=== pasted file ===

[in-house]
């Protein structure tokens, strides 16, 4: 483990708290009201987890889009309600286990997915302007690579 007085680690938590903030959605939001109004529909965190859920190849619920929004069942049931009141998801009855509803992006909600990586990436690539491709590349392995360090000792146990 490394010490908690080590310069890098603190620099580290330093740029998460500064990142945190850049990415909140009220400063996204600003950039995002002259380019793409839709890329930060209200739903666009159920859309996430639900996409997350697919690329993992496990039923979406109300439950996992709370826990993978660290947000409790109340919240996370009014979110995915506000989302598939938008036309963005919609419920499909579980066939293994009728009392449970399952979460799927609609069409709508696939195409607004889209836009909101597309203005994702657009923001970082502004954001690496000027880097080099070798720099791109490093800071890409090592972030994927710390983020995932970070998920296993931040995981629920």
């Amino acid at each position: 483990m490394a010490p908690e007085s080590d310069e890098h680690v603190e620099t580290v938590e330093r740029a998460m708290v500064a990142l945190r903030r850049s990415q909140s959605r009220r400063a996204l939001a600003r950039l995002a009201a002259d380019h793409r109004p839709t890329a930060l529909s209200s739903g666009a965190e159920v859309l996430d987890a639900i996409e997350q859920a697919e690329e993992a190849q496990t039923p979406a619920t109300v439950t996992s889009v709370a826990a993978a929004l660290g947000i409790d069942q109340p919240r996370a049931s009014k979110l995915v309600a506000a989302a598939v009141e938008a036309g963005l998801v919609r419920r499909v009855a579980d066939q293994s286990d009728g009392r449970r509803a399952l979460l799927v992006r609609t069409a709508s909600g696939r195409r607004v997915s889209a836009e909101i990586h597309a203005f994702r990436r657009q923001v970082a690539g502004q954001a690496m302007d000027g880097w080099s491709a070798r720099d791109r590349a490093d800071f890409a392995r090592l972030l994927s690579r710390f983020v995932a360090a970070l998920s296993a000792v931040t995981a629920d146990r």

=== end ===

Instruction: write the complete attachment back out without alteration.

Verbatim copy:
[in-house]
């Protein structure tokens, strides 16, 4: 483990708290009201987890889009309600286990997915302007690579 007085680690938590903030959605939001109004529909965190859920190849619920929004069942049931009141998801009855509803992006909600990586990436690539491709590349392995360090000792146990 490394010490908690080590310069890098603190620099580290330093740029998460500064990142945190850049990415909140009220400063996204600003950039995002002259380019793409839709890329930060209200739903666009159920859309996430639900996409997350697919690329993992496990039923979406109300439950996992709370826990993978660290947000409790109340919240996370009014979110995915506000989302598939938008036309963005919609419920499909579980066939293994009728009392449970399952979460799927609609069409709508696939195409607004889209836009909101597309203005994702657009923001970082502004954001690496000027880097080099070798720099791109490093800071890409090592972030994927710390983020995932970070998920296993931040995981629920």
């Amino acid at each position: 483990m490394a010490p908690e007085s080590d310069e890098h680690v603190e620099t580290v938590e330093r740029a998460m708290v500064a990142l945190r903030r850049s990415q909140s959605r009220r400063a996204l939001a600003r950039l995002a009201a002259d380019h793409r109004p839709t890329a930060l529909s209200s739903g666009a965190e159920v859309l996430d987890a639900i996409e997350q859920a697919e690329e993992a190849q496990t039923p979406a619920t109300v439950t996992s889009v709370a826990a993978a929004l660290g947000i409790d069942q109340p919240r996370a049931s009014k979110l995915v309600a506000a989302a598939v009141e938008a036309g963005l998801v919609r419920r499909v009855a579980d066939q293994s286990d009728g009392r449970r509803a399952l979460l799927v992006r609609t069409a709508s909600g696939r195409r607004v997915s889209a836009e909101i990586h597309a203005f994702r990436r657009q923001v970082a690539g502004q954001a690496m302007d000027g880097w080099s491709a070798r720099d791109r590349a490093d800071f890409a392995r090592l972030l994927s690579r710390f983020v995932a360090a970070l998920s296993a000792v931040t995981a629920d146990r």